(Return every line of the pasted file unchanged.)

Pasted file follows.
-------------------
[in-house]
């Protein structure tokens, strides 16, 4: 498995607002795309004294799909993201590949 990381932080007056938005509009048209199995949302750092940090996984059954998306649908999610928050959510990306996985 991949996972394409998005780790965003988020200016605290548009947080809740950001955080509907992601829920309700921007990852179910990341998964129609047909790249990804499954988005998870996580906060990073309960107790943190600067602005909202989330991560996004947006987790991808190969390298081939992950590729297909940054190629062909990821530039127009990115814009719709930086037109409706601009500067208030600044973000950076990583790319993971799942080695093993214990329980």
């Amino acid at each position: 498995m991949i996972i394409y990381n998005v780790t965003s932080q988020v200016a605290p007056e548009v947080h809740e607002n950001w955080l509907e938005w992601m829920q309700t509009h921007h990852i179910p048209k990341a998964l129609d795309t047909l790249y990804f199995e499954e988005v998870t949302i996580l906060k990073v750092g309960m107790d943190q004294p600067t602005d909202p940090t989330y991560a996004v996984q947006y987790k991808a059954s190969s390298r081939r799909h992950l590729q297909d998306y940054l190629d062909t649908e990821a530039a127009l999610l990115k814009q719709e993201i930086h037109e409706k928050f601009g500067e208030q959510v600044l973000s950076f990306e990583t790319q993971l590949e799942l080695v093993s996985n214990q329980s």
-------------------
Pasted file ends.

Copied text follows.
[in-house]
């Protein structure tokens, strides 16, 4: 498995607002795309004294799909993201590949 990381932080007056938005509009048209199995949302750092940090996984059954998306649908999610928050959510990306996985 991949996972394409998005780790965003988020200016605290548009947080809740950001955080509907992601829920309700921007990852179910990341998964129609047909790249990804499954988005998870996580906060990073309960107790943190600067602005909202989330991560996004947006987790991808190969390298081939992950590729297909940054190629062909990821530039127009990115814009719709930086037109409706601009500067208030600044973000950076990583790319993971799942080695093993214990329980």
């Amino acid at each position: 498995m991949i996972i394409y990381n998005v780790t965003s932080q988020v200016a605290p007056e548009v947080h809740e607002n950001w955080l509907e938005w992601m829920q309700t509009h921007h990852i179910p048209k990341a998964l129609d795309t047909l790249y990804f199995e499954e988005v998870t949302i996580l906060k990073v750092g309960m107790d943190q004294p600067t602005d909202p940090t989330y991560a996004v996984q947006y987790k991808a059954s190969s390298r081939r799909h992950l590729q297909d998306y940054l190629d062909t649908e990821a530039a127009l999610l990115k814009q719709e993201i930086h037109e409706k928050f601009g500067e208030q959510v600044l973000s950076f990306e990583t790319q993971l590949e799942l080695v093993s996985n214990q329980s």